Later today after I got home, I got a message from Yah. She sent me a photo of herself, together with her eldest daughter during the girl's recent convocation. Yes, the girl is now a diploma holder. Yah's family may not be fully independent yet, and Buddies is still helping out with the younger children's educational needs, but they are heading in the right direction.

I'm sure the success of my clients' children had made their families, especially the mothers proud.  Our Education Sponsorship Program is finally showing positive results, and while these children aren't mine, I can't help but feel like a proud mom too!

Tuesday, 18 September 2018

Cuti-cuti Sabah (again) 8 - 10 September 2018

It has been a week since I came back from a wonderful holiday in Sabah together with 11 friends. Initially I didn't intend to update my blog about it, but I've been getting queries from some friends regarding my itinerary etc, so I guess I might as well update my blog so if anyone else asks, I'll just give them this link. Besides, I did the same thing for my last 3D2N Cuti-cuti Sabah in February last year. You can read that story here. This time, we headed to another part of Sabah. Instead of landing at KK Airport, this time we landed at Tawau Airport, enroute to Semporna. And unlike my previous Cuti-cuti Sabah (KK-Kundasang trip) where I had to deal with a few separate people to make all the arrangements, this time I booked direct with Lato-Lato Resort for a full 3D2N package inclusive of airport transfer, boat transfer, accommodation, food, and island exploration tour.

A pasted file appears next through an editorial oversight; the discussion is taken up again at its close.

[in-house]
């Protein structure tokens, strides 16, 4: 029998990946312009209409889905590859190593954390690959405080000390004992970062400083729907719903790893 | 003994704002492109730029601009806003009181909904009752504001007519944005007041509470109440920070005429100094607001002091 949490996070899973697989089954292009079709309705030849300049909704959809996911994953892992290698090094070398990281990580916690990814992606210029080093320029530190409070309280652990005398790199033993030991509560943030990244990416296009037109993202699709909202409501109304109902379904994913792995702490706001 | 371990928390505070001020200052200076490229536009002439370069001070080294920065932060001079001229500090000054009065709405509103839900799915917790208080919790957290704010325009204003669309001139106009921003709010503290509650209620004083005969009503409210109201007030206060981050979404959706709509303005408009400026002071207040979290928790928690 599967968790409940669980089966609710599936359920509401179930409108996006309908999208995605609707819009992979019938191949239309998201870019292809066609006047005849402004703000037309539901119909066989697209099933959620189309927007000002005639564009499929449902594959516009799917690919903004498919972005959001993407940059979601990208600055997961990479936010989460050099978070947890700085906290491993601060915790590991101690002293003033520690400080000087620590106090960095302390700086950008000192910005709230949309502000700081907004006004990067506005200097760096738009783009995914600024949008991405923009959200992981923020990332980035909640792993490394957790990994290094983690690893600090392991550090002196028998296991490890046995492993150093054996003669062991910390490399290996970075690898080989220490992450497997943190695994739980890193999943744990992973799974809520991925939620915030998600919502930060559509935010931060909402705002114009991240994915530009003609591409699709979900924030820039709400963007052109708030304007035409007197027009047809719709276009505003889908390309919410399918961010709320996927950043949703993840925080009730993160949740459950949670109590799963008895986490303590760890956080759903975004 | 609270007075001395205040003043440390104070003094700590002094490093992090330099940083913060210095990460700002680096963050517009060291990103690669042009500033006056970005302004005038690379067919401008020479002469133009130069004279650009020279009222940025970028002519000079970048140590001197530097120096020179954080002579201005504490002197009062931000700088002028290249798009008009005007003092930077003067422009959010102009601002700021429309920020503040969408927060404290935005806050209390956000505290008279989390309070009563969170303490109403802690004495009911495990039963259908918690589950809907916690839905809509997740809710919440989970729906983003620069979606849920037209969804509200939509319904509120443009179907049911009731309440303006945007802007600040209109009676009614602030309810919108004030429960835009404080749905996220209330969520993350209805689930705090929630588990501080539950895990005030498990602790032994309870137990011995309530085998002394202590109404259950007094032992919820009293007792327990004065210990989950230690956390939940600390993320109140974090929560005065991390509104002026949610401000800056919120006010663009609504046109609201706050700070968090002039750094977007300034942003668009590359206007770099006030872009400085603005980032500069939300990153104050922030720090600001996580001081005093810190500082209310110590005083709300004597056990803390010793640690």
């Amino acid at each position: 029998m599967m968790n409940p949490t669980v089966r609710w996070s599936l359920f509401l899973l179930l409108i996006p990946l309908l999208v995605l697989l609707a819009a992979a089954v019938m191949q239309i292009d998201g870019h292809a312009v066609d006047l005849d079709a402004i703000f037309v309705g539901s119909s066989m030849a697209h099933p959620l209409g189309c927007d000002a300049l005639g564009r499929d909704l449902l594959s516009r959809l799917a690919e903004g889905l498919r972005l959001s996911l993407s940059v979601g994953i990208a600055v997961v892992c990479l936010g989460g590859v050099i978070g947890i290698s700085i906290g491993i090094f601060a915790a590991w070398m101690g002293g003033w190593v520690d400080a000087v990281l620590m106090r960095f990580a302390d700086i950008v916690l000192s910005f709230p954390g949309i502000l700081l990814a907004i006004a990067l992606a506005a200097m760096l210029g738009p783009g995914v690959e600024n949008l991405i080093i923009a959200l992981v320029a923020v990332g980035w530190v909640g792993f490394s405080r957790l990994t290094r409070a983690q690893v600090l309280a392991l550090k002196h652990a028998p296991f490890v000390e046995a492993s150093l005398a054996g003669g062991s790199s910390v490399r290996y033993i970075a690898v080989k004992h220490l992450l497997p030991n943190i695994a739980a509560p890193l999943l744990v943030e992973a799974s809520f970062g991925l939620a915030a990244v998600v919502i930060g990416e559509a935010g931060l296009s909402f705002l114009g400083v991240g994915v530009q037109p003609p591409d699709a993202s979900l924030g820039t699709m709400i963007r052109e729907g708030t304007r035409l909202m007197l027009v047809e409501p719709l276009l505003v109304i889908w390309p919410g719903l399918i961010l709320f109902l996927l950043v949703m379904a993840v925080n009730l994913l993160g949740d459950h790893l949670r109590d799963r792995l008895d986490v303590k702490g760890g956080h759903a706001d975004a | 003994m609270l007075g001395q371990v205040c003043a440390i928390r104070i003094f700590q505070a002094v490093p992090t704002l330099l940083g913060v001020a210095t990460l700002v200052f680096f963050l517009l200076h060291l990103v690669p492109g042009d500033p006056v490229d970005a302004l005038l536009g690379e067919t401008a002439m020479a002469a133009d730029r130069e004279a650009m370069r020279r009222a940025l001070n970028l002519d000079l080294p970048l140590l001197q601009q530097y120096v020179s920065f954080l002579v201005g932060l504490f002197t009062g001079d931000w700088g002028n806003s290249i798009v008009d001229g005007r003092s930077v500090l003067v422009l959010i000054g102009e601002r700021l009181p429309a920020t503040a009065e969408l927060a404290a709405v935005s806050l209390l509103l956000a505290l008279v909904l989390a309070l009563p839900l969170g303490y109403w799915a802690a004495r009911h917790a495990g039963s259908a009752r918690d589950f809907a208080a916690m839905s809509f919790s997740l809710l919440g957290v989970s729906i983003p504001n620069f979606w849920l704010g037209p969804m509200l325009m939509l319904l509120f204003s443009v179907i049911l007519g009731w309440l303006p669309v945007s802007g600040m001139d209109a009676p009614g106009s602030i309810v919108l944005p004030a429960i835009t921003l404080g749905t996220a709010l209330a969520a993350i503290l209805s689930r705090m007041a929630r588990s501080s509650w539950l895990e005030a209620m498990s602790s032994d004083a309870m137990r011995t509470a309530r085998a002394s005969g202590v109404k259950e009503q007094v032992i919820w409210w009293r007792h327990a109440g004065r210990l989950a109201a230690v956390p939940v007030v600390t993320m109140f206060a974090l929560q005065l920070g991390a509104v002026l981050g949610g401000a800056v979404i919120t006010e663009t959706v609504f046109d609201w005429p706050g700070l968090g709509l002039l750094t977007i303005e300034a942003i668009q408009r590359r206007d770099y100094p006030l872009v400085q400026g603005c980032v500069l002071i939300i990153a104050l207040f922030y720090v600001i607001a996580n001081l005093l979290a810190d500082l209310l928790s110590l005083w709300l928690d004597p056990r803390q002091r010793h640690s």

Saturday 8th September 2018 - We all booked the 7.40 am flight to Tawau. Unlike the rest in my group, my journey started from Ipoh, so I had to leave home just after 1am to catch the 2am direct bus from Ipoh to KLIA2. I decided to park my car at Terminal Aman Jaya, Ipoh, so it'll be easier for me when I come back, as I expect to arrive Ipoh also in the wee hours of the morning.